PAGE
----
Kiwi cops play an increasingly important role in our foreign policy. They are working alongside diplomats, aid workers and peacekeepers in Afghanistan, Timor Leste, Bougainville (in PNG), Tonga, and in the Solomon Islands.
I was in the Solomons recently in a UN election observer team and caught up with some of the 35 New Zealanders deployed there on six month stints. They are part of a bold experiment in post-conflict state building, helping the Solomons get back on its feet after years of civil conflict.
Keeping citizens safe is the first duty of the state but in 1999-2003 things went bad in the Solomons. Ethnic tensions turned violent and the local police force splintered along ethnic lines with some personnel joining in the fighting. RAMSI, the Regional Assistance Mission to the Solomon Islands, was deployed in 2003 with police and defence personnel from NZ, Australia and other Pacific nations charged with getting rid of the guns and keeping the peace.
The police-led mission was remarkably successful at restoring order. However the regional aid effort has found it more difficult to make progress in getting the economy growing or strengthening government. As well as contributing police, New Zealand is leading an excellent multi-donor aid programme helping rebuild the country’s primary education system.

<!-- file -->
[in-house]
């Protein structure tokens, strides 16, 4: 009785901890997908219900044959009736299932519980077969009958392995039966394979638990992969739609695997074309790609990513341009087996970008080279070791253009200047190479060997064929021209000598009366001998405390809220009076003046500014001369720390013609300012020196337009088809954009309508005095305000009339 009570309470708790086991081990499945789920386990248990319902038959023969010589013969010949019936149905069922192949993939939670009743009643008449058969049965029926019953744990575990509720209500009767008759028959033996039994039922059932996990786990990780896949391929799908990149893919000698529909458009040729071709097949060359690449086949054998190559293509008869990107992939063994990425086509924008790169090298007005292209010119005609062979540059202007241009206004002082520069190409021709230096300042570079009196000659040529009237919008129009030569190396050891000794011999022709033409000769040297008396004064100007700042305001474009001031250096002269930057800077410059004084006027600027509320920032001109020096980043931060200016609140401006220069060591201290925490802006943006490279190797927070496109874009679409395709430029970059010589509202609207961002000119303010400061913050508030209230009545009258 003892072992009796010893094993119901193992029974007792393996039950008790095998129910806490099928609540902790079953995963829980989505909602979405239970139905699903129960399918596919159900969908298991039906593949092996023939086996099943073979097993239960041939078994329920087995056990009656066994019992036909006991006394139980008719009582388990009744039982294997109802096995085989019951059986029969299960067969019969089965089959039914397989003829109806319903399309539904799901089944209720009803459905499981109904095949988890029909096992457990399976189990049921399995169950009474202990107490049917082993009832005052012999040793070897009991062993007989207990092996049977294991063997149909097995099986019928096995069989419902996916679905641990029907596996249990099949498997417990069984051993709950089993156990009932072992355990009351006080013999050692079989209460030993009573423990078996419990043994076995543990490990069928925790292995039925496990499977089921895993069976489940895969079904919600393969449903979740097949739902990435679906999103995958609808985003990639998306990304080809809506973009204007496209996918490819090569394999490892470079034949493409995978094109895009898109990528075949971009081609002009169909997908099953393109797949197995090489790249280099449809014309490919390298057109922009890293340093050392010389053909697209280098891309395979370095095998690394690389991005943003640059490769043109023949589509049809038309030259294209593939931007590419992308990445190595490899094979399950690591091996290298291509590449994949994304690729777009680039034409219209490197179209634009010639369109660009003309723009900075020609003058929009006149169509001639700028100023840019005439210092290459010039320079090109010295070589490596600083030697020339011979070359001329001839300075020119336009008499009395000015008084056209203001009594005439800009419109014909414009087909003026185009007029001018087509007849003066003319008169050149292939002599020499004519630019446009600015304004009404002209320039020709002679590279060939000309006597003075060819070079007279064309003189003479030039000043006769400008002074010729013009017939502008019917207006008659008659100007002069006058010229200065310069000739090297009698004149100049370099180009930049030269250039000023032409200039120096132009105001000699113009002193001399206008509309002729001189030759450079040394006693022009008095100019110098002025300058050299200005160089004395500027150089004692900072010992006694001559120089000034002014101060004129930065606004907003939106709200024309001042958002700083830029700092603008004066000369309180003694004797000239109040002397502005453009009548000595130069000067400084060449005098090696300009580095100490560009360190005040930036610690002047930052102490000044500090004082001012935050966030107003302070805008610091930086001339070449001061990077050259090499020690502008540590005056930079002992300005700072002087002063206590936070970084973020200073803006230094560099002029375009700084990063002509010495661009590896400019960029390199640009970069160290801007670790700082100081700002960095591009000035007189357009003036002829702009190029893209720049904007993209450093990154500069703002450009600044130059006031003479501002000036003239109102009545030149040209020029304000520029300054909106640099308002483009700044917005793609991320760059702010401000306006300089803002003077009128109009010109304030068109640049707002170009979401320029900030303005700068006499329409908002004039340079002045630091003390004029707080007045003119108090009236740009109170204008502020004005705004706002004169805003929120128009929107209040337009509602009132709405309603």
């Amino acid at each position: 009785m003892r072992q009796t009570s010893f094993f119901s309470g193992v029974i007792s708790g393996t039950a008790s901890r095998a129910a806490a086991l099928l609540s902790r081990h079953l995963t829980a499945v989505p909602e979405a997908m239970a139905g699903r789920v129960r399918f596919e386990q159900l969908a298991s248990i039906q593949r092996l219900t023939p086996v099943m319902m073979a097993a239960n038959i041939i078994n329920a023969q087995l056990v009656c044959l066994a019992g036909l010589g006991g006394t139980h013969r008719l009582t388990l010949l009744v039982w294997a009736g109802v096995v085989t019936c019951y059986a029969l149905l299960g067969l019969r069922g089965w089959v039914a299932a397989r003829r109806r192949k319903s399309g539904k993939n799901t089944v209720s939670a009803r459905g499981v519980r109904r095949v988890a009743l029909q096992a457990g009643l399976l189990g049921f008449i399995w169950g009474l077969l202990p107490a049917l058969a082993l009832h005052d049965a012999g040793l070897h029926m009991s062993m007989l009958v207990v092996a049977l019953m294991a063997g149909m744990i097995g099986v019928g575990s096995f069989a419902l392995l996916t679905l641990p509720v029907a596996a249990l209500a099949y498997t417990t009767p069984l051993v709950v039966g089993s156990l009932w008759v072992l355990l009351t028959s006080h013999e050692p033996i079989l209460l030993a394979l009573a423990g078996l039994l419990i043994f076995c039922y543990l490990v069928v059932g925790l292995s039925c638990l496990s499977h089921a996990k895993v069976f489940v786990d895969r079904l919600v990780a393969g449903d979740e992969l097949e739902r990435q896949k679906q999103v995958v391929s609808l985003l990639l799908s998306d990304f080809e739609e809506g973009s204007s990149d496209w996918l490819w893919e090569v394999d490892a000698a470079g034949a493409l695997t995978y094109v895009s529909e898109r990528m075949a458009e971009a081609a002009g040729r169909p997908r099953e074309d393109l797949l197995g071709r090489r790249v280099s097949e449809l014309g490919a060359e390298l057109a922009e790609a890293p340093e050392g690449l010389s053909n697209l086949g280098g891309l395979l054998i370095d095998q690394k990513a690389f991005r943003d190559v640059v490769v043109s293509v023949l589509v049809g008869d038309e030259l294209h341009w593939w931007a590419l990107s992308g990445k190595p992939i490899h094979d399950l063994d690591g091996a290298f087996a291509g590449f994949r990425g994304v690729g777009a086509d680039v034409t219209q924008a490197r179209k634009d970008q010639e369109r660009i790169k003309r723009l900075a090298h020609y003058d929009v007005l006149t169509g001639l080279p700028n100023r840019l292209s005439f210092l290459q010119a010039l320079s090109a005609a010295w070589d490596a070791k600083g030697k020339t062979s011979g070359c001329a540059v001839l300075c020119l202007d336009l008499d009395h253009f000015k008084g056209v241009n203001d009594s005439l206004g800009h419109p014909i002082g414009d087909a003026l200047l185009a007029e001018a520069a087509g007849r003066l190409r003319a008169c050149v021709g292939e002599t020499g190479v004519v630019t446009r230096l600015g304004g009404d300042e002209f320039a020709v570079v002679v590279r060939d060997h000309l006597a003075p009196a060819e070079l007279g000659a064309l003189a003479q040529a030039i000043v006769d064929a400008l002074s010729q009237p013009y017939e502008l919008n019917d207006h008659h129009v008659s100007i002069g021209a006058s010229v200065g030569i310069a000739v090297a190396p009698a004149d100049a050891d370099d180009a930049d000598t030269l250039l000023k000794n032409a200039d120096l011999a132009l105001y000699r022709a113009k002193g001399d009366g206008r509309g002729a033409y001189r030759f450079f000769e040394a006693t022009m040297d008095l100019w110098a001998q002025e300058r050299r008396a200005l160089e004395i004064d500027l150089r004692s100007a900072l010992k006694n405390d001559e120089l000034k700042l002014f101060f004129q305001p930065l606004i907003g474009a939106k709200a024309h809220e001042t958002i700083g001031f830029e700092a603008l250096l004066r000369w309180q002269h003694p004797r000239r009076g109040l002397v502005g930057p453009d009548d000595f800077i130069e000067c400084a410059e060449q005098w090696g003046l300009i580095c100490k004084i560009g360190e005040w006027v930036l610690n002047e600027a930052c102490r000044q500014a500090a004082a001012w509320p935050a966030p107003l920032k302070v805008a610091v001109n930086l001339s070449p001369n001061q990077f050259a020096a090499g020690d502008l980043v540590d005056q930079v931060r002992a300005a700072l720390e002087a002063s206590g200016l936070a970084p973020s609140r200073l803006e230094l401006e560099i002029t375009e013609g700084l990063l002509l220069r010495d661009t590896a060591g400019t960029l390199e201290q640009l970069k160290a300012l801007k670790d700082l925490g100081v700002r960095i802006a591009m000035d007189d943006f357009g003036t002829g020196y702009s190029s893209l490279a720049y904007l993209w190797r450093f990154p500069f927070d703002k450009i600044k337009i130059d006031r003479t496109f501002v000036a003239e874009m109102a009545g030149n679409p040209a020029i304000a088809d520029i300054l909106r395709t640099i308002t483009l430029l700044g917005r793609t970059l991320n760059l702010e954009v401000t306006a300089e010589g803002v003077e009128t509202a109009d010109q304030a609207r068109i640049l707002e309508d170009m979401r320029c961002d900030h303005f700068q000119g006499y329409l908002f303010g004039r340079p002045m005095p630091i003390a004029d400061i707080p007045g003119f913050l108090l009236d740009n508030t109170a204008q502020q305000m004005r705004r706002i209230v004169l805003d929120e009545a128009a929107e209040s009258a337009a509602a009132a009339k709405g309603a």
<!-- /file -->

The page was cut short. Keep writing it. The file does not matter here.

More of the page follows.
The regional mission is unusual: invited in by the Solomon Islands Parliament but exercising an extraordinary level of influence on the government with foreign advisers in key line ministries. Few people in the Solomons, locals or expats, think RAMSI could pull out tomorrow without the country facing problems. Yet Solomon Islanders rightly want to control their own destiny, and the donors don’t want to keep pouring such large amounts of aid in indefinitely.
Meanwhile on the streets of Honiara, Kiwi police are backing up the local police, advising mostly and taking action when needed. The Kiwis I spoke to were up for the job and full of sympathy for their counterparts but told me how lack of basic equipment makes it difficult for Solomon Islands police to do their job. How would you feel being asked to sort out crime incidents without vehicles, boats, radios, truncheons or handcuffs?
I saw RAMSI police on the streets of Honiara, and on the outer islands. I was impressed by the way they went about their work and got on with the local community. The Solomons faces hard development challenges and it is not clear how soon its regional partners will be able to withdraw with confidence. In the mean time our police are great ambassadors and helping deliver what Solomon Islanders want most: peace and security.